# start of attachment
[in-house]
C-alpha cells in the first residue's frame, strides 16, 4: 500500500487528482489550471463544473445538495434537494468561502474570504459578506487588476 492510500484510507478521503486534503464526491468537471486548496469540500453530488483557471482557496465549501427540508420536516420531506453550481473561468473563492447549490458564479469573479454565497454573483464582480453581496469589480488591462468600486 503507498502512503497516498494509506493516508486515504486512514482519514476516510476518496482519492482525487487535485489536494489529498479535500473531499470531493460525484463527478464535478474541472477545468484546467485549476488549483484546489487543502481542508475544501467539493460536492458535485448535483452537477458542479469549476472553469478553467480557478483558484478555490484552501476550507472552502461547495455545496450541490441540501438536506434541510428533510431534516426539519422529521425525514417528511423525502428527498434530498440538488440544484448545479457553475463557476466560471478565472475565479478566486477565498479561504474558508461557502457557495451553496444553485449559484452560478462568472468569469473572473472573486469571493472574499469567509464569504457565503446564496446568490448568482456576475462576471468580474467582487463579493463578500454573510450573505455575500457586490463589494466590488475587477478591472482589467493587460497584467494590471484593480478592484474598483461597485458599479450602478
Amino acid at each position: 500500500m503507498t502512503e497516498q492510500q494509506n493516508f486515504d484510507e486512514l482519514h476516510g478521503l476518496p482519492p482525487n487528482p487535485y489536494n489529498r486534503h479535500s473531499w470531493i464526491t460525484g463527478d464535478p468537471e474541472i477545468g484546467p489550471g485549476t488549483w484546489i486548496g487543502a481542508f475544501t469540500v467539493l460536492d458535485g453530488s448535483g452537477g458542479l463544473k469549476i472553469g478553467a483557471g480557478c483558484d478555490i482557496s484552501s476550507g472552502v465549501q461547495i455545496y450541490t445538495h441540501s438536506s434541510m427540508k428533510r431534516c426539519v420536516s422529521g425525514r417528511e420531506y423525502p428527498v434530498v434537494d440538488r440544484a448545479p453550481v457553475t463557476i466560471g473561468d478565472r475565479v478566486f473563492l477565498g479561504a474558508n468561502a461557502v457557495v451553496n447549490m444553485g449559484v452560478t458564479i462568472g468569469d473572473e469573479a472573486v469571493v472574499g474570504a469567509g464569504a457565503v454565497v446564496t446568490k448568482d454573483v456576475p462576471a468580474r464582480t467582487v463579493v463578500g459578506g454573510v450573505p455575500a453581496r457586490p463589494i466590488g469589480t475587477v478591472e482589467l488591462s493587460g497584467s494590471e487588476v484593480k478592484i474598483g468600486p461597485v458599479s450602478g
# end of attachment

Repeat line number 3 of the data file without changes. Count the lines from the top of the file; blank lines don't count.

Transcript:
Amino acid at each position: 500500500m503507498t502512503e497516498q492510500q494509506n493516508f486515504d484510507e486512514l482519514h476516510g478521503l476518496p482519492p482525487n487528482p487535485y489536494n489529498r486534503h479535500s473531499w470531493i464526491t460525484g463527478d464535478p468537471e474541472i477545468g484546467p489550471g485549476t488549483w484546489i486548496g487543502a481542508f475544501t469540500v467539493l460536492d458535485g453530488s448535483g452537477g458542479l463544473k469549476i472553469g478553467a483557471g480557478c483558484d478555490i482557496s484552501s476550507g472552502v465549501q461547495i455545496y450541490t445538495h441540501s438536506s434541510m427540508k428533510r431534516c426539519v420536516s422529521g425525514r417528511e420531506y423525502p428527498v434530498v434537494d440538488r440544484a448545479p453550481v457553475t463557476i466560471g473561468d478565472r475565479v478566486f473563492l477565498g479561504a474558508n468561502a461557502v457557495v451553496n447549490m444553485g449559484v452560478t458564479i462568472g468569469d473572473e469573479a472573486v469571493v472574499g474570504a469567509g464569504a457565503v454565497v446564496t446568490k448568482d454573483v456576475p462576471a468580474r464582480t467582487v463579493v463578500g459578506g454573510v450573505p455575500a453581496r457586490p463589494i466590488g469589480t475587477v478591472e482589467l488591462s493587460g497584467s494590471e487588476v484593480k478592484i474598483g468600486p461597485v458599479s450602478g